One of leading figures of his day, Roger Sherman was a member of the five-man committee that drafted the Declaration of Independence and an influential delegate at the Constitutional Convention. As a Representative and Senator in the new republic, he had a hand in determining the proper scope of the national government's power as well as drafting the Bill of Rights. In Roger Sherman and the Creation of the American Republic, Mark David Hall explores
Sherman's political theory and shows how it informed his many contributions to America's founding.
A close examination of Sherman's religious beliefs provides insight into how those beliefs informed his political actions. Hall shows that Sherman, like many founders, was influenced by Calvinist political thought, a tradition that played a role in the founding generation's opposition to Great Britain, and led them to develop political institutions designed to prevent corruption, promote virtue, and protect rights. Contrary to oft-repeated assertions that the founders advocated a strictly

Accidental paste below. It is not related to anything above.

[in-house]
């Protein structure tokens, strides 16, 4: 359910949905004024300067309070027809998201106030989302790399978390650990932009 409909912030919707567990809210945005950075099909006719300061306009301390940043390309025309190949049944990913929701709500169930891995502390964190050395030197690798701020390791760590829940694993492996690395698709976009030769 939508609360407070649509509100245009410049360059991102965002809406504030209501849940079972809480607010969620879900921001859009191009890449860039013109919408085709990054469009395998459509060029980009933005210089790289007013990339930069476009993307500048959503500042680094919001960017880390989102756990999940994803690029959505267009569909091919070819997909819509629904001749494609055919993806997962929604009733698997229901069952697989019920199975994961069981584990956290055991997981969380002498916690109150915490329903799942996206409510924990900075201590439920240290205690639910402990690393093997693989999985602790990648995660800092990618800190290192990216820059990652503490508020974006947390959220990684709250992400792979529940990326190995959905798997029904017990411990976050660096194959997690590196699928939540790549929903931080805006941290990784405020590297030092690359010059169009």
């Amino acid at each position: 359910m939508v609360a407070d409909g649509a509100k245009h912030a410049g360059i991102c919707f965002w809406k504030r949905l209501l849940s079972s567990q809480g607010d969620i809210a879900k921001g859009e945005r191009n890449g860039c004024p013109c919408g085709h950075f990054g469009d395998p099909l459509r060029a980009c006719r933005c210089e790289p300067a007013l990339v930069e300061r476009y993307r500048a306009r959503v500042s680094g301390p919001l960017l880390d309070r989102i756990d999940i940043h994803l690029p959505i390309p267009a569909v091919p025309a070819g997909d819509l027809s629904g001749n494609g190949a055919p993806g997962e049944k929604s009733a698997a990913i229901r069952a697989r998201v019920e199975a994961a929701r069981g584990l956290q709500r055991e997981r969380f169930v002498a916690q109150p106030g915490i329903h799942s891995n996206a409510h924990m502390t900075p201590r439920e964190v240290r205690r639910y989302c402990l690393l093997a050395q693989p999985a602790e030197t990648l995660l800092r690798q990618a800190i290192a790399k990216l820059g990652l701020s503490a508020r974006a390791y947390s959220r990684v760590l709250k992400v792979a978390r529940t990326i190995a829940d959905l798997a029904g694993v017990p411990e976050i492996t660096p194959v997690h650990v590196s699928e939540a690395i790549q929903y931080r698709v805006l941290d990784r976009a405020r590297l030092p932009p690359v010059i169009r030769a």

secular policy, Hall argues persuasively that most founders believed Christianity should play an important role in the new American republic.
Mark David Hall is Herbert Hoover Distinguished Professor of Politics at George Fox University.
Chapter 1: The Old Puritan and a New Nation ; Chapter 2: Reformed Political Theory in the American Founding ; Chapter 3: Connecticut Politics and American Independence ; Chapter 4: Achieving Independence ; Chapter 5: "An Eel by the Tail" ; Chapter 6: Roger Sherman and the New National Government ; Chapter 7: "Philosophy may mislead you. Ask experience" ; Notes ; Appendix ; Index